New antimicrobial air filters that rapidly kill SARS-CoV-2 and other viruses are tested on trains
Researchers at the University of Birmingham in the UK, working in partnership with firms NitroPep Ltd and Pullman AC, have developed a new antimicrobial technology for air filters that can kill bacteria, fungi, and viruses in seconds -- including SARS-CoV-2. The researchers say they have created a potential solution to prevent the spread of airborne infections in many enclosed spaces.
A study published March 9, 2022, in the journal Scientific Reports describes how the air filters were coated with an antimicrobial treatment using a chemical biocide called chlorhexidine* digluconate (CHDG). The treated filters were rigorously tested and compared to commonly used standard "control" filters in the laboratory, in industrial air condensing units, and in a trial onboard trains operating on the UK's railways. Pullman AC provided the filters for the study.
Air filters treated with a new antimicrobial technology have been developed by researchers at the University of Birmingham. [Photo credit: University of Birmingham]
In the laboratory, cells of the Wuhan strain of SARS-CoV-2 (the virus that causes COVID-19) were added to the surface of both the treated and control filters and measured at intervals over a period of more than an hour. The results showed that, while much of the virus remained on the surface of the control filter for an hour, all SARS-CoV-2 cells were killed within 60 seconds on the treated filter.
Similar results were seen in experiments testing bacteria and fungi that commonly cause illness in humans, including E. coli, S. aureus, and C. albicans, proving the novel technology to be both a highly effective anti-fungal and anti-bacterial air filter treatment.
Meanwhile, in order to determine how effective the filters are in a real-world setting, both the control and treated filters were installed in heating, ventilation, and air conditioning (HVAC) systems on train carriages. The filters were installed for three months in matched pairs across carriages on the same train line before being removed and shipped for analysis, with researchers counting colonies of bacteria remaining on them. The trial found no pathogens survived on the treated filter -- even after three months onboard the train.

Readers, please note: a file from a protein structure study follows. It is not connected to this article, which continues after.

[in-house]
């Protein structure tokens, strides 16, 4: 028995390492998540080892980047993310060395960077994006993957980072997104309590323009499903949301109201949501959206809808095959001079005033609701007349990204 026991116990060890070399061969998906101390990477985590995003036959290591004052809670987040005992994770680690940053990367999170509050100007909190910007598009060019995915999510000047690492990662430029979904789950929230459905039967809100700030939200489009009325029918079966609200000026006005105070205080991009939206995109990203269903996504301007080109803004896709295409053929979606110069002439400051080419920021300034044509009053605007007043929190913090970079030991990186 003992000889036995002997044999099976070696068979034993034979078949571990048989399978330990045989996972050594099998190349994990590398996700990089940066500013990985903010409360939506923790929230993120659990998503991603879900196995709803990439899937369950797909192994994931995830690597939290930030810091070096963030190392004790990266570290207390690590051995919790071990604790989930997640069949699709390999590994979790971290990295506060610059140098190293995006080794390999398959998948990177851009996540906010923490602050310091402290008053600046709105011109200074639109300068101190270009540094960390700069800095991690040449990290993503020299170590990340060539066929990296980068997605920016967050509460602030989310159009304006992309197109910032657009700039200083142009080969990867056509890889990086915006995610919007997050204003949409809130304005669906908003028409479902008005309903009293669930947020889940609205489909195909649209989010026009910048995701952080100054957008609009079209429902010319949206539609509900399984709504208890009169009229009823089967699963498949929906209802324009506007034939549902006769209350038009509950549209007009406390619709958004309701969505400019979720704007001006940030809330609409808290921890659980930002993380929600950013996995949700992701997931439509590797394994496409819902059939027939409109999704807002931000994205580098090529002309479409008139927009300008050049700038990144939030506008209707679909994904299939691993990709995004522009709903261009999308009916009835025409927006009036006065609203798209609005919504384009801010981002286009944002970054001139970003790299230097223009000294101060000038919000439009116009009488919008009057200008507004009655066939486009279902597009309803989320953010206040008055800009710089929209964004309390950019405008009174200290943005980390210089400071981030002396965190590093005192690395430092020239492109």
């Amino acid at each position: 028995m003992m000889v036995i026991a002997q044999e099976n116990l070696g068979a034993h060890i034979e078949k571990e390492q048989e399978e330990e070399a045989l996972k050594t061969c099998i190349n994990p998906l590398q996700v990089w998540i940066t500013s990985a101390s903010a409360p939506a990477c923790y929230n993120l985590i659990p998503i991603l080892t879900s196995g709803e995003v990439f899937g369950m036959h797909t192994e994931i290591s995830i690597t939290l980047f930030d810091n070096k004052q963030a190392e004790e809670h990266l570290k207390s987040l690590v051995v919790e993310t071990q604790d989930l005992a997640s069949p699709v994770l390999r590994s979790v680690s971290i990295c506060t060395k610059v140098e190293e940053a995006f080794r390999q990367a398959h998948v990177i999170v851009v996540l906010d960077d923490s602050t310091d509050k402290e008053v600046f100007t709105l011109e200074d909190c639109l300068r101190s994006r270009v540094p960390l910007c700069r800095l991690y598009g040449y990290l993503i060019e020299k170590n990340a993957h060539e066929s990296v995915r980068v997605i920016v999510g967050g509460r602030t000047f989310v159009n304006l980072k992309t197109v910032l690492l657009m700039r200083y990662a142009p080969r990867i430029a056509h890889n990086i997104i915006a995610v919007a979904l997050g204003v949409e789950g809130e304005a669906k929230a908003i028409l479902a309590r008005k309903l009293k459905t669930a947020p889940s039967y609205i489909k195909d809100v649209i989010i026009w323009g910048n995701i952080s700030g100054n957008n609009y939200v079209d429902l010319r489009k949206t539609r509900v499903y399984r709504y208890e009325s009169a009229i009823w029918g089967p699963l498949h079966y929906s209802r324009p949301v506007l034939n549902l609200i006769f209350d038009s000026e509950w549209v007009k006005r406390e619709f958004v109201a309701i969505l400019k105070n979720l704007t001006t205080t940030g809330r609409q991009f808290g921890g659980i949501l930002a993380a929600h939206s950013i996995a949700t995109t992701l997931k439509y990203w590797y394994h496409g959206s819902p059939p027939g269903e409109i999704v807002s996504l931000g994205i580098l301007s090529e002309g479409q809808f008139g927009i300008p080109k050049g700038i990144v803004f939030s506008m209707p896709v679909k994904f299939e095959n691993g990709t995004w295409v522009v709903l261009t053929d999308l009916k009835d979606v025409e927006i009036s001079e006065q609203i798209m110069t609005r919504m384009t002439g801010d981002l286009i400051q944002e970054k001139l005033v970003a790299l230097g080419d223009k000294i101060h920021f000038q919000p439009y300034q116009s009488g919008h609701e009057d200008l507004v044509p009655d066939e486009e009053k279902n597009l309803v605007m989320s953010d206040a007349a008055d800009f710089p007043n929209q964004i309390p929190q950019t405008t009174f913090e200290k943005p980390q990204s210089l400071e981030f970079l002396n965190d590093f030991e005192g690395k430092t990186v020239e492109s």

Further tests also found the treated filters are durable, and they are able to maintain their structure and filtration function over the lifetime of their use.
"Most ventilation systems recycle air through the system, and the filters currently being used in these systems are not normally designed to prevent the spread of pathogens, only to block air particles," said Dr. Felicity de Cogan, Royal Academy of Engineering Industry Fellow at the University of Birmingham. "This means filters can actually act as a potential reservoir for harmful pathogens. We are excited that we have been able to develop a filter treatment which can kill bacteria, fungi, and viruses -- including SARS-CoV-2 -- in seconds. This addresses a global un-met need and could help clean the air in enclosed spaces, helping to prevent the spread of respiratory disease."
According to Dr. de Cogan, while there have been other novel filters to "purify air" -- from high-efficiency particulate air filters used in aerospace cabins to UV light, and silver nanoparticles added to filter mesh -- these have fallen short, as they either lack energy efficiency or speed in effectiveness and are not ideal for the majority of existing HVAC systems, which would require significant infrastructure upgrades to use them.
"In comparison, the technology we have developed can be applied to existing filters and can be used in existing heating, ventilation, and air conditioning systems with no need for the cost or hassle of any modifications. This level of compatibility with existing systems removes many of the barriers encountered when new technologies are brought onto the market."
NitroPep Ltd is further developing the filters to deliver them as a product to the market. The new technology is the latest stage of Dr. de Cogan's ongoing research creating patented antimicrobial technologies, which has included the development of a coating for surfaces called NitroPep that is also effective against SARS-CoV-2.
*Editor's Note: Chlorhexidine is a compound widely used as a topical disinfectant and antiseptic and also used in mouthwashes.
Source: University of Birmingham
Published March 2022
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